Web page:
How to Keep a Brisket Warm After Slicing

The dos and don’ts of keeping your brisket warm after you’ve carved it. (And why keep it warm in the first place.)

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How do you keep your brisket warm after slicing?

Before getting to how to keep it warm, let’s take a closer look at why you should.

Keeping your brisket warm is the best way to keep pathogenic and spoilage bacteria from setting in. Essentially, keeping your brisket warm keeps your meat from going bad—and helps you avoid things you don’t want at your cookout, like food poisoning.

The only other way to avoid such things is to either eat the food right away, keep it properly warm, or refrigerate it.

It’s a race against time if you don’t keep your brisket warm, eat it, or start getting it cold. You can leave it at room temperature for about 2 hours (1 if it’s hot and humid).

After that, you’re playing with food contamination fire. (And this isn’t us at Barbehow being overly cautious; it’s the Centers for Disease Control and Prevention talking.)

Yes, this is a long, roundabout way of saying the last thing you want to do is smoke a brisket, slice it up, and then just leave it out while you wait for your guests to arrive and eat it.  That’s not only a race against time, it’s also a race against that dreaded spoilage and bacteria.

So, how do you go about keeping it warm?

Let’s get to some answers.

It’s a Dance of Temperature Control

When you decide to smoke a brisket, the last thing you think about is dealing with the timeless battle between internal meat temperature and bacteria.

(If you do, good for you. You probably have well-earned experience and some interesting stories in this area.)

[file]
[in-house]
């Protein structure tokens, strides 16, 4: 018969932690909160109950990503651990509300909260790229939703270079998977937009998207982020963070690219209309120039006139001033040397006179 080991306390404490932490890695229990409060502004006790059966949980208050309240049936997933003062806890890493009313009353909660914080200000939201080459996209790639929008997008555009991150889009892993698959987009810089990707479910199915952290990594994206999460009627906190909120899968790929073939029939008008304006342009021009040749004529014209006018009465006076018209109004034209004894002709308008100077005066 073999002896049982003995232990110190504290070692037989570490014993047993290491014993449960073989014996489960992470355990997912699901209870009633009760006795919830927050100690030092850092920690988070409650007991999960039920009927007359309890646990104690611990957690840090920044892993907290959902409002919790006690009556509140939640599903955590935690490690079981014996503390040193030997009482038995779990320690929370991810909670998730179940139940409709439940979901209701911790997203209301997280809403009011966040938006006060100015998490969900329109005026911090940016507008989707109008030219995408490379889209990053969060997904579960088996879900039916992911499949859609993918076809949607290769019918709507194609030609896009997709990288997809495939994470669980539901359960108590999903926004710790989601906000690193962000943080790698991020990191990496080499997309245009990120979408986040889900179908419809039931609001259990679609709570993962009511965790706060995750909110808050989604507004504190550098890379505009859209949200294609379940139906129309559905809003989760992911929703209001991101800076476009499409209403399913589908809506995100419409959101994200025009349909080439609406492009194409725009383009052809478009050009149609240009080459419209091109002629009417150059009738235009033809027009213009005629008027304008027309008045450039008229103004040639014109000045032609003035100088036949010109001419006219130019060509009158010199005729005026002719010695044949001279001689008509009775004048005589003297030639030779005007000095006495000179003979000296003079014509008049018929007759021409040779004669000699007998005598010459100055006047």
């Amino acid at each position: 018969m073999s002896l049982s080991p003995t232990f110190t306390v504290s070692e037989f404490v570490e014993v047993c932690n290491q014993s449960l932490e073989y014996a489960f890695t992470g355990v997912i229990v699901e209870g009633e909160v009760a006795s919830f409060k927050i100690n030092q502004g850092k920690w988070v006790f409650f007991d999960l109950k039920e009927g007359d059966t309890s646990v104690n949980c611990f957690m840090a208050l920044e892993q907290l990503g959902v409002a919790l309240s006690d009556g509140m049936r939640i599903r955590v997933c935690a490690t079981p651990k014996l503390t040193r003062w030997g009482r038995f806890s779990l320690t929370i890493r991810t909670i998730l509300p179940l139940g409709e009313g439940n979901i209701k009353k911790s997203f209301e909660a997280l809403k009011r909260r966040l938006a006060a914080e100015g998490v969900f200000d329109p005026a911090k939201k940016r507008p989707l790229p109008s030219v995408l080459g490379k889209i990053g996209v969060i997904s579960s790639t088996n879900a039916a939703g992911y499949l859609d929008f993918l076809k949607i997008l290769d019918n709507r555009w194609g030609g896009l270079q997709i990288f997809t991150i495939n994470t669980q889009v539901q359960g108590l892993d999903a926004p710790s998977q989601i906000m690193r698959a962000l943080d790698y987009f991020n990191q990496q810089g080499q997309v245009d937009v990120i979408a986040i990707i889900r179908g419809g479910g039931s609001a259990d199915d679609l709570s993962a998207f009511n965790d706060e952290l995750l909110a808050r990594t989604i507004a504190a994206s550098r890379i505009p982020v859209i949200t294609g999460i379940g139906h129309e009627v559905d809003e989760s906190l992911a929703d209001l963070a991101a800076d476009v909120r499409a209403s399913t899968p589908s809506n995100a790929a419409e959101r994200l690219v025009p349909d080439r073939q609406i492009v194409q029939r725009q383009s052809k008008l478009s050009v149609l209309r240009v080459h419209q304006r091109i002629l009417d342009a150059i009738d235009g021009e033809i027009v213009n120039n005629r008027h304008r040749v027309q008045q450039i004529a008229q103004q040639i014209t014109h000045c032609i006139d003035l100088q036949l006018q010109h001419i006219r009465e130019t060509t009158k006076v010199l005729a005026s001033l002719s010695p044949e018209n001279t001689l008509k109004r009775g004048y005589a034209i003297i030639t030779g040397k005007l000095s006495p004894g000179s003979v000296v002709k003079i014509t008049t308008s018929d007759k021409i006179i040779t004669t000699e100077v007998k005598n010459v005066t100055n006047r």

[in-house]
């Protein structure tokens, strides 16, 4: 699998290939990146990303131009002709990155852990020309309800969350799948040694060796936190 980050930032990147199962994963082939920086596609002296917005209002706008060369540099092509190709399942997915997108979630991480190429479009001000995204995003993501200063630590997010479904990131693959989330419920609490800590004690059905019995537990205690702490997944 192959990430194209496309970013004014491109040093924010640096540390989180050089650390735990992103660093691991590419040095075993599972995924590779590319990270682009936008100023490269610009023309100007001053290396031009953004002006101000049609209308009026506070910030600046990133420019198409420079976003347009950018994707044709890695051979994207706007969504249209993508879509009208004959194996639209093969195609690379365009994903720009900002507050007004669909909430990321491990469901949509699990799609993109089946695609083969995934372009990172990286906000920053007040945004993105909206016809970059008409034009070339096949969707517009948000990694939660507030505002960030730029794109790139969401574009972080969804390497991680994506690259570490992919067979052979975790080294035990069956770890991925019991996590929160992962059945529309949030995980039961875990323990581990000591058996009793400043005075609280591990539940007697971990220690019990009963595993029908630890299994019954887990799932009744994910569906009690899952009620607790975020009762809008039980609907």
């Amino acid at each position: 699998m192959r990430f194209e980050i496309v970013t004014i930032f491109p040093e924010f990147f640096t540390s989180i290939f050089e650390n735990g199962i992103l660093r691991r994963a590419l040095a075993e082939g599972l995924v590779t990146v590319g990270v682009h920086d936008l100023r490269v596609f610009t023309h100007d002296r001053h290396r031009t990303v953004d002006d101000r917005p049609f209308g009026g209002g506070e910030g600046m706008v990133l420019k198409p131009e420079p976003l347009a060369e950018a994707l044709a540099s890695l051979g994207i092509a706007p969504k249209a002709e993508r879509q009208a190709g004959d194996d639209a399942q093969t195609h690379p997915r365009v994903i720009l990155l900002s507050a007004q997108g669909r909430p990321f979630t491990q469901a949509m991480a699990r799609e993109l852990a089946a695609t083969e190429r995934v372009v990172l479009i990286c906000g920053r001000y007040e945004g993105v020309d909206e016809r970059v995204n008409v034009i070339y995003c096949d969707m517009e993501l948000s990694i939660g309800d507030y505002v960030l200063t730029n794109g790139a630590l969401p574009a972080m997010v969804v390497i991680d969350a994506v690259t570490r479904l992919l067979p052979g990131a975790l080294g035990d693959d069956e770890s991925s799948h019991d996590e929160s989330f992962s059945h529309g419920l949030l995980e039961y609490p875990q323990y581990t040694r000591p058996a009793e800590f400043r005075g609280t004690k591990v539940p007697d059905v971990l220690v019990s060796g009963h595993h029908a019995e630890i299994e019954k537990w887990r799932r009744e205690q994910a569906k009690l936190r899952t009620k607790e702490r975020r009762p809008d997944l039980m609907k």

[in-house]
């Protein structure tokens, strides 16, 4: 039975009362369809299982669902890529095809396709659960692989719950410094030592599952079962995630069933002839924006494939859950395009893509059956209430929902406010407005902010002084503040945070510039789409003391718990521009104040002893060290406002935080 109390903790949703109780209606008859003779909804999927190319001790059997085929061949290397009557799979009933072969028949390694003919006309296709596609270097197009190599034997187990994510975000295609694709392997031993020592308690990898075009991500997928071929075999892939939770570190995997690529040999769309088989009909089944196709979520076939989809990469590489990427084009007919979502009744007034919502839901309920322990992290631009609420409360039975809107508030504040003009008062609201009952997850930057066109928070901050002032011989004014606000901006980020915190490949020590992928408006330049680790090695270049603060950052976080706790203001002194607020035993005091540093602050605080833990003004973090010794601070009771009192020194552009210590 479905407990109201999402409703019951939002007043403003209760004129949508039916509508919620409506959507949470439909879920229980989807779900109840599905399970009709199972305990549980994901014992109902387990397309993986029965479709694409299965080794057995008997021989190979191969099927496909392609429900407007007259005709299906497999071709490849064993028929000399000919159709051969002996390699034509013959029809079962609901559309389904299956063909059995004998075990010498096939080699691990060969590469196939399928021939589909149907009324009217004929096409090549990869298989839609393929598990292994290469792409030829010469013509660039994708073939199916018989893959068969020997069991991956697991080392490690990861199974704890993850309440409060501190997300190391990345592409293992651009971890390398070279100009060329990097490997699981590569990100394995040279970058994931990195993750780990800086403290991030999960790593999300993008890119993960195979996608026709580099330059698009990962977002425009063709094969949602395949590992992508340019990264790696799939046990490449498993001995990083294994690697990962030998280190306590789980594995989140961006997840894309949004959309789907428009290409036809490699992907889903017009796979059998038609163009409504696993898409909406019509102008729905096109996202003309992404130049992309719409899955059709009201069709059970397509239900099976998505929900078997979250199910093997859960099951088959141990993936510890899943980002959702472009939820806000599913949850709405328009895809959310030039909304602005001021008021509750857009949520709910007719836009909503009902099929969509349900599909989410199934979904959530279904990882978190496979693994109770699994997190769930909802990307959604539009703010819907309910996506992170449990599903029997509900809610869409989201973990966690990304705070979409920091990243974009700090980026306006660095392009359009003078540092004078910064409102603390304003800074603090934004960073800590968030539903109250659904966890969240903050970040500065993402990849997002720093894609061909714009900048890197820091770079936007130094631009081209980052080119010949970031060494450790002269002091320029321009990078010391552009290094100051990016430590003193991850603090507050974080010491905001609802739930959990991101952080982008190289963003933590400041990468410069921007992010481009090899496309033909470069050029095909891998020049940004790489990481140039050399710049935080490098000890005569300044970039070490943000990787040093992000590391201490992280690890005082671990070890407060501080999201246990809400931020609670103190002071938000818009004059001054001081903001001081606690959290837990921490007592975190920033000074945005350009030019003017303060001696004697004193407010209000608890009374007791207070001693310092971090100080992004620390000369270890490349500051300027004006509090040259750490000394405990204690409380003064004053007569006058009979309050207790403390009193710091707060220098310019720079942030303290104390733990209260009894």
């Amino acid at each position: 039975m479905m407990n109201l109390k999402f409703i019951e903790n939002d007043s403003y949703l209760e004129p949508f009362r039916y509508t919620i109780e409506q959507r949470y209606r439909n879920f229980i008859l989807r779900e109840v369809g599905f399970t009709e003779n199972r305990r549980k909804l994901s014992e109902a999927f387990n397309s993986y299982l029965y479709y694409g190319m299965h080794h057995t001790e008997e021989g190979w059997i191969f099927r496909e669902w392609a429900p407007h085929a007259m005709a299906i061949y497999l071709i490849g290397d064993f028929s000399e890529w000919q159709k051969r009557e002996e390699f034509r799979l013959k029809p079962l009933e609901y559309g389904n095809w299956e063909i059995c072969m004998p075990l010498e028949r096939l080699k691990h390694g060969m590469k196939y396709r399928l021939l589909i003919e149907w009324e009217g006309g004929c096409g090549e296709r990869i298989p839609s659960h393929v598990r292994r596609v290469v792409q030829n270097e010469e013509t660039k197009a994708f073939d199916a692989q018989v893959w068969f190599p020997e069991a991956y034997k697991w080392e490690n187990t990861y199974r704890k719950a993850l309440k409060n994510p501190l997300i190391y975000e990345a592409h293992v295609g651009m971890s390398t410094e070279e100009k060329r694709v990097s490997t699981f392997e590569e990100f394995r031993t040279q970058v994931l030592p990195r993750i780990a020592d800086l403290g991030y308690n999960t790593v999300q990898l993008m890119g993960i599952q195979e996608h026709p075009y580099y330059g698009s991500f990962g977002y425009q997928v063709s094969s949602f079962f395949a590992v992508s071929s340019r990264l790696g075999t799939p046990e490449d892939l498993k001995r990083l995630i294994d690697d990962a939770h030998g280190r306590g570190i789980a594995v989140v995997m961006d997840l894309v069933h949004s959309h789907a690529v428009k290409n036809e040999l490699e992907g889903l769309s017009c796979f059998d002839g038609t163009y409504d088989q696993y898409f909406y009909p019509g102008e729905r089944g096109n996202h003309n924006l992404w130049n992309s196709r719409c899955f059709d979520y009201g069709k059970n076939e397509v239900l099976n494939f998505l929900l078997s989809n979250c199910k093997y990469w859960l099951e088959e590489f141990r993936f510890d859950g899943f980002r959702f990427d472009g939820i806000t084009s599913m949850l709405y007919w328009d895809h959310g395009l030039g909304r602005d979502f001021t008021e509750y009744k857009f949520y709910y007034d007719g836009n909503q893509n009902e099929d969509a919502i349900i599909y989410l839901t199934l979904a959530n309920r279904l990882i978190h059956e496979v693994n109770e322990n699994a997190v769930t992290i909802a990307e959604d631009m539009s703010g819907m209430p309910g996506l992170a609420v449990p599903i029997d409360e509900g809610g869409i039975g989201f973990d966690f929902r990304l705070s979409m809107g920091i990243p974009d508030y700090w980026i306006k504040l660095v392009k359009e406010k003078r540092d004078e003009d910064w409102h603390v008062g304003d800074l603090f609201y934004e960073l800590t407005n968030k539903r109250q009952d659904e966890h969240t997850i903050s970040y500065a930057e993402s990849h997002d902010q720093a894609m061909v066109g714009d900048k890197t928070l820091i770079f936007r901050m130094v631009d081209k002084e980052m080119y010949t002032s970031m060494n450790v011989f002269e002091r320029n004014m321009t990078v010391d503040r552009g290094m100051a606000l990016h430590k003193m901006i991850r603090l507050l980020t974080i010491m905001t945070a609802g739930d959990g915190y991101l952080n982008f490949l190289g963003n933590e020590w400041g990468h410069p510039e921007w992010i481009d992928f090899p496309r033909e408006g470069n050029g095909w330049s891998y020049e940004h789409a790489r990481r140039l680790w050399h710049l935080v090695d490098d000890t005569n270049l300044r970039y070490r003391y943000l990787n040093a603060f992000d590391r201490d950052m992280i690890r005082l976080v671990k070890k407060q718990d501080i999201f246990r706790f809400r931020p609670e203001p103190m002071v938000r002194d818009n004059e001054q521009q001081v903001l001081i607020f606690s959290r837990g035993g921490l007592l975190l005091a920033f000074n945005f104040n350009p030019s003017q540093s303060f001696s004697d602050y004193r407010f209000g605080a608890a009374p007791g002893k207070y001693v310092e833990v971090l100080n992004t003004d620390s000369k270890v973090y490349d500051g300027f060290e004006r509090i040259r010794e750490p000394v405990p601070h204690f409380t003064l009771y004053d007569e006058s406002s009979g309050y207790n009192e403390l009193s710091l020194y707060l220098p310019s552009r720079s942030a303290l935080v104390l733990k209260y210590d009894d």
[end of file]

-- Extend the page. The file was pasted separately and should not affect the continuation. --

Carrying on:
For those of you who don’t have much experience in this area, you might be wondering what the battle between temperature and bacteria has to do with keeping a brisket warm after slicing?

Well, it pretty much has everything to do with keeping your brisket warm after slicing.

Think of it this way: when you’re smoking meat, you’re doing a temperature control dance the entire time to make sure your brisket comes out the way you want it.

Well, after you’re done smoking it, the temperature control dance doesn’t end right away. Instead of cooking, though, you’re fighting spoilage.

Like anything else involved with grilling and smoking, there are two vital components: heat and time.

So, if you put all the time you needed into smoking your brisket exactly the way you wanted to and now you’re facing a situation where your guests aren’t arriving for a few more hours, for example, what do you do?

You either take the time to preserve it by warming or cooling.

The thing to remember is when a brisket’s internal temperature drops below 140°F, you’re in what the federal government calls the “danger zone” for meat.

Why the danger zone?

Because it’s between 40°F and 140°F where those nasty bacteria start to grow. The cooler the meat becomes within this range, the more rapidly the bacteria grows.

What You Shouldn’t Do

Before getting to what you can do to keep your brisket warm, even after slicing it, let’s take a look at what you shouldn’t do.

Like ever. Never do this.